Water route of Chelva: a hike full of surprises in Valencia

Less than an hour from Valencia are the municipalities of Chelva and Calles, along which runs the Chelva Water Route. In addition, it is considered one of the most recommended hiking routes in the Valencian Community for everything that can be seen, in terms of culture and nature.

As its name suggests, the main protagonist of the Water Route is water, although it is not the only one. It is a quiet walk along the river of Chelva that goes through several springs and fountains. It lasts about three or four hours with a distance of about 11 kilometers. This will depend on the pace at which it is done and the time spent taking breaks.

Its difficulty is low, so it is ideal to do it with children or for people who are not used to do sport. The route is circular, that is, it ends in the same place where it starts, either from the town of Chelva, one of the most beautiful villages of Valencia, or from Calles. In addition, it should be mentioned that the route guided at all times by signs and information panels.

The route begins in Chelva, a village full of history and beauty


Town of Chelva. | Shutterstock

The Water Route of Chelva starts by the Arab Quarter of Benacacira in the village. There you can see the Muslim medina, which is an old neighborhood of Arab origin. In this case, its urban layout remains fully intact, which is quite extraordinary, and is characterized for being full of alleys and white houses. Another of its attractions is the Hermitage of la Soledad, which is built on what was the first mosque of Chelva.

Water route chelva

Some of the natural pools to refresh yourself while doing this route. | Shutterstock

Other outstanding neighborhoods of Chelva through which the route also passes are the Jewish Quarter of Azoque, the Moorish Quarter of Arrabal, of Mudejar origin, or the Medieval Christian Quarter. As can be guessed from the names of the neighborhoods, Chelva is a town through which many different cultures have passed throughout its history.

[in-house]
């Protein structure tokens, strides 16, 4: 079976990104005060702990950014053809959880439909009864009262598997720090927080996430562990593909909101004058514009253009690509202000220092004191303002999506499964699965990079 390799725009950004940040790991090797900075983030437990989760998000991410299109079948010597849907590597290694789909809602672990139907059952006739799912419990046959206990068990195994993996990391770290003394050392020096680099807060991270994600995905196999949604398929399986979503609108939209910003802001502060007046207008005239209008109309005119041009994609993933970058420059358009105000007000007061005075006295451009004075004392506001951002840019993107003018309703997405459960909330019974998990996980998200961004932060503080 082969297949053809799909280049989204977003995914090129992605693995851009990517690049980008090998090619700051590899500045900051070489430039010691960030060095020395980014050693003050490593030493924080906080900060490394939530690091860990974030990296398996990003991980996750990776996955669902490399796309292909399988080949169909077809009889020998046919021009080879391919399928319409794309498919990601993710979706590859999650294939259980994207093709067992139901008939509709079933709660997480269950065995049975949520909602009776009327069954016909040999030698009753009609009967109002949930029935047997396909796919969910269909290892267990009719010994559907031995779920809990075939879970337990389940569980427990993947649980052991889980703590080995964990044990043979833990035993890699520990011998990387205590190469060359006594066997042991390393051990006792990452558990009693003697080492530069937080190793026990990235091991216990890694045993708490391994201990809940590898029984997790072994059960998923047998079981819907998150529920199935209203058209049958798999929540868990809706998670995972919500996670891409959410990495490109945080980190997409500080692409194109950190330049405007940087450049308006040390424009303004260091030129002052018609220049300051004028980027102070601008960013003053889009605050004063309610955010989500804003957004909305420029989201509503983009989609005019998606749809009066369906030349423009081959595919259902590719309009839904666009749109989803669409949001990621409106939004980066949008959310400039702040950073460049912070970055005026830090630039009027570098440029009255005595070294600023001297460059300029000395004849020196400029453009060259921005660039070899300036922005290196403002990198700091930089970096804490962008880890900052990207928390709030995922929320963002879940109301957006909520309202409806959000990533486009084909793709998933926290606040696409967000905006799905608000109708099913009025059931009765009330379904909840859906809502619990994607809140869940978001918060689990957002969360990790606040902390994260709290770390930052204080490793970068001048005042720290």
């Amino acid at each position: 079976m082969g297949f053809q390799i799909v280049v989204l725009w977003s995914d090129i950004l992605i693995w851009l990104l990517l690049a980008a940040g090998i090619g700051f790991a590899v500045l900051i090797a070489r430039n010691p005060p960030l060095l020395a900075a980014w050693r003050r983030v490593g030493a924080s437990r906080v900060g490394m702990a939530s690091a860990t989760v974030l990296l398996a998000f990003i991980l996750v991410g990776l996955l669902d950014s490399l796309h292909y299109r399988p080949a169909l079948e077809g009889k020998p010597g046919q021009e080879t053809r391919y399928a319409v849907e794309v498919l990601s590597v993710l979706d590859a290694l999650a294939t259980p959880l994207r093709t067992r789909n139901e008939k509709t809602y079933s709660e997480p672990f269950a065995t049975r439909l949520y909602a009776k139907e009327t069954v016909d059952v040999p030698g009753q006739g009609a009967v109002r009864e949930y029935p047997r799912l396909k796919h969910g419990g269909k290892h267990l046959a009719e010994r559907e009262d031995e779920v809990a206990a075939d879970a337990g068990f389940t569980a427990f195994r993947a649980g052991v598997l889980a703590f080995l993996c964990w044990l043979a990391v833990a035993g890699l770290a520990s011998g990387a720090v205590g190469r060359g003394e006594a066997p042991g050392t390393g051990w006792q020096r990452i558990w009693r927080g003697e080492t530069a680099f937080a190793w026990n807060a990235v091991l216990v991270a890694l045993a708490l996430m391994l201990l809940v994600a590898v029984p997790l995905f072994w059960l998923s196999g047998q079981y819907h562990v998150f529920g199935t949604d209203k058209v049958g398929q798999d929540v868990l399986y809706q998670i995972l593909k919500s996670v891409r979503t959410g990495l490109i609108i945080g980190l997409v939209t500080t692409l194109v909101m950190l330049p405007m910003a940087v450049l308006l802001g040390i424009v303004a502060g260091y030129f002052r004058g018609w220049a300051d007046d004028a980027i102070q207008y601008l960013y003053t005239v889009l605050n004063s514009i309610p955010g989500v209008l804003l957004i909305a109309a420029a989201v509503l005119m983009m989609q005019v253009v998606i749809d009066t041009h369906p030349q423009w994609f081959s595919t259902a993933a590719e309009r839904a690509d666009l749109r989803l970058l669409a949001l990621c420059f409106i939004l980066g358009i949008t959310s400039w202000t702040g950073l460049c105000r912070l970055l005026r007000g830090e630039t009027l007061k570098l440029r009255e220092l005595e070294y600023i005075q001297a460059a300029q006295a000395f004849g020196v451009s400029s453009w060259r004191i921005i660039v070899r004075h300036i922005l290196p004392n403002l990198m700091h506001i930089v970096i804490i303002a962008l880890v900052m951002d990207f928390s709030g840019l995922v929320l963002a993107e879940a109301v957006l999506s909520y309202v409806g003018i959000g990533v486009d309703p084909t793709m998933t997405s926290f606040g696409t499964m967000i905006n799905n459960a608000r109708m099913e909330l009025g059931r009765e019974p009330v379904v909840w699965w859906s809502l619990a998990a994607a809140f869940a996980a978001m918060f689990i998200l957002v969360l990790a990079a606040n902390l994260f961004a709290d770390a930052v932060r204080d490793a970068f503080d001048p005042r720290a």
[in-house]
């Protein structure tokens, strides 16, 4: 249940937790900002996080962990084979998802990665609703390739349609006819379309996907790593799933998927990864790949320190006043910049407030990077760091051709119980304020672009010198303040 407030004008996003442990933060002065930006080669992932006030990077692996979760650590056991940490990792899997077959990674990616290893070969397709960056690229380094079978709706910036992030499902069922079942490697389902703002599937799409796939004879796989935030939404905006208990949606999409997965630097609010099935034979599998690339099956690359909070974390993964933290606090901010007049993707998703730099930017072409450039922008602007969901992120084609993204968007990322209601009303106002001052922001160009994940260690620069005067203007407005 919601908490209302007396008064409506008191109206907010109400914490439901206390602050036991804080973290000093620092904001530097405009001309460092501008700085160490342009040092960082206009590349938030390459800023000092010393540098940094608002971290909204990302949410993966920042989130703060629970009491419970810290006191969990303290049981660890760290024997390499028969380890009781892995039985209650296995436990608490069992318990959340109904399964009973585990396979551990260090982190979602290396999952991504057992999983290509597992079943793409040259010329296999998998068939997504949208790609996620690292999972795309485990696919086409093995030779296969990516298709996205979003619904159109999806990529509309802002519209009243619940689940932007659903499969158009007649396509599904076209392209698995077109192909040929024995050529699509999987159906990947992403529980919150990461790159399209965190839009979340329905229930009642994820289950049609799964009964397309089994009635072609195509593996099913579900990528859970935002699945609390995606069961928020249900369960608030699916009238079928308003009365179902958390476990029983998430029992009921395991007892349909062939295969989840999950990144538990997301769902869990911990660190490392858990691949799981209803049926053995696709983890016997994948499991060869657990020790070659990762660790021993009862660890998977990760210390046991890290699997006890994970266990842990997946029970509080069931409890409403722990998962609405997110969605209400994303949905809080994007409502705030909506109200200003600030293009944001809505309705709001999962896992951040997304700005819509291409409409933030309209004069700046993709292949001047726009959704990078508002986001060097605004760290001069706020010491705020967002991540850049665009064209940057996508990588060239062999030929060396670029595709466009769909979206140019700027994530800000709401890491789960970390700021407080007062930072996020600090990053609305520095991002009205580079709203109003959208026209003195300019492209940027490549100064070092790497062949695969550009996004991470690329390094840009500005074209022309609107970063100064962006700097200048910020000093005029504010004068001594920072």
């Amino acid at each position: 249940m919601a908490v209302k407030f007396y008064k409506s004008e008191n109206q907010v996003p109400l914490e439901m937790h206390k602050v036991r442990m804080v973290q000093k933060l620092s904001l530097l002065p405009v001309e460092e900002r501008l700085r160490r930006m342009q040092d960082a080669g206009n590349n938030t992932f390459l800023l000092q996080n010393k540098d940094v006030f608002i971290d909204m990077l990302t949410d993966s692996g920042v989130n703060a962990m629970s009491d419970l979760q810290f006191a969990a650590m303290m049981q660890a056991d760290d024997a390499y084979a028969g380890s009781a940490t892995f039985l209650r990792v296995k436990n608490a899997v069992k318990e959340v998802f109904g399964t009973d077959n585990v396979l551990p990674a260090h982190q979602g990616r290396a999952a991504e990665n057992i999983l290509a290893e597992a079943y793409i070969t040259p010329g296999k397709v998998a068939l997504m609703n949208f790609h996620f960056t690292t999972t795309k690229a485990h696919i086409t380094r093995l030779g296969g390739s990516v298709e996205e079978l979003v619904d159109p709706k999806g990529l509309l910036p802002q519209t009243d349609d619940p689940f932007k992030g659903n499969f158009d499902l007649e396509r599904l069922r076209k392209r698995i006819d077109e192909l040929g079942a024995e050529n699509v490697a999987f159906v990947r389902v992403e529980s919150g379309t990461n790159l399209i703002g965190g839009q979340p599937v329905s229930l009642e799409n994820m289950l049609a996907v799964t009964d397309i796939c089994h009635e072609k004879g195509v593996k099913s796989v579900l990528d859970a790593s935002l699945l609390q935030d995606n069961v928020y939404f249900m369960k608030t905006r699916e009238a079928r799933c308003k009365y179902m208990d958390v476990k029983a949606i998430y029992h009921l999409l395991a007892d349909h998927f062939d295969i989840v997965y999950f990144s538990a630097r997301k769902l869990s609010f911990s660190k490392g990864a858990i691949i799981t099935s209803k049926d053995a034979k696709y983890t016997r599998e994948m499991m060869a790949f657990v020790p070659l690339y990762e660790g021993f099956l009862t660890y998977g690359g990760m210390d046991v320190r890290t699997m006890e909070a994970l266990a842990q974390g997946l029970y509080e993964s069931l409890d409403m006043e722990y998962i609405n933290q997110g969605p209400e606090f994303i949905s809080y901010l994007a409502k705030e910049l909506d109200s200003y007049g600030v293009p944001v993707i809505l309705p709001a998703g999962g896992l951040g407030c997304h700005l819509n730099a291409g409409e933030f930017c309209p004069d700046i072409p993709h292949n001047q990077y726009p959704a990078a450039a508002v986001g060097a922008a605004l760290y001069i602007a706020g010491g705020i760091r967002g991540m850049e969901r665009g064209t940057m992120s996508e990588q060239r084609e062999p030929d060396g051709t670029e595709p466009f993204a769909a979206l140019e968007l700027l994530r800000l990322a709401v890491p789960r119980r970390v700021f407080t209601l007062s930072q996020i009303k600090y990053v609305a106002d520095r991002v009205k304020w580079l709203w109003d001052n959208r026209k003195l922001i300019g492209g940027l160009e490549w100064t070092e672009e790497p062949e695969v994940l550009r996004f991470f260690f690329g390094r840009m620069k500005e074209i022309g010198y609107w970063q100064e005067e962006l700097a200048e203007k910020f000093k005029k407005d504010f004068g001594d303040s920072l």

Once you leave the town behind to enter the road next to the river Tuéjar, also known as the river of Chelva, the route begins along it. As for the vegetation, you can contemplate the typical vegetation of a riverbank.

The Water Route of Chelva is full of gifts

The path of the Chelva Water Route is full of surprises, because, in addition to nature, you can see the remains of old flour and fulling mills of Arab origin. However, one of the places most enjoyed by hikers is La Playeta, named after the sand that accumulates on the shore. It is one of the most charming bathing areas in Valencia, ideal for summer days.

Olinches tunnel

Olinches tunnel. | Shutterstock

On the other hand, another of the most striking places is the Olinches tunnel, which is carved into the rock of the mountain and is no more and no less than 107 meters long. It is recommended to carry at least one flashlight to cross this section and be careful to the ceiling so as not to hit your head.  Afterwards, you will arrive at the Fábrica de la Luz, which is a place with a lot of history, since Chelva was the first town in the Serranía region to have electricity thanks to hydraulic energy.

Also, the Chelva Water Route has several rest areas where you can eat or enjoy the spectacular scenery. One of these areas is the Molino Puerto recreational area, which is the remains of an old mill from medieval times. It has a picnic area, a children’s play area, and a kiosk. Next is the Fuente del Cuco, a perfect place to cool off before facing the last part of the route.

Chelva Water Route

Chelva Water Route. | Shutterstock

One of the most important Roman aqueducts of the peninsula

Outside of the Chelva Water Route, but close to La Fábrica de la Luz, are the Montecico Caves. From there you get a spectacular view of Chelva, the Pico del Remedio and the limestone formations on the river terraces. In addition, as a curiosity, it is believed that at some point in Arab times they were inhabited.

The route also goes through several tunnels and viewpoints that allow hikers to enjoy spectacular views from the heights. Towards the end, near Calles, you can see the Roman Aqueduct of Peña Cortada, considered one of the four most important in the Iberian Peninsula.

Roman Aqueduct of Peña Cortada

Roman Aqueduct of Peña Cortada. | Shutterstock

As it is a circular route, it can be done from Calles, being the route the other way around. Other routes that can be done in the surroundings of Chelva are the Ruta de las Tres Culturas, the Ruta de los Lavaderos, La Mozaira, Peña Cortada, El Remedio or Los Chorros del Barchel. A beautiful route of the Mediterranean.

As recommendations, although it is a not a difficult route, it is advisable to wear comfortable clothes and footwear, water and food. It is also advisable to bring sunscreen if the route is done in the hottest months. In short, the Water Route of Chelva is perfect for families or groups of friends while enjoying the scenery and taking some breaks to eat or refresh yourself.

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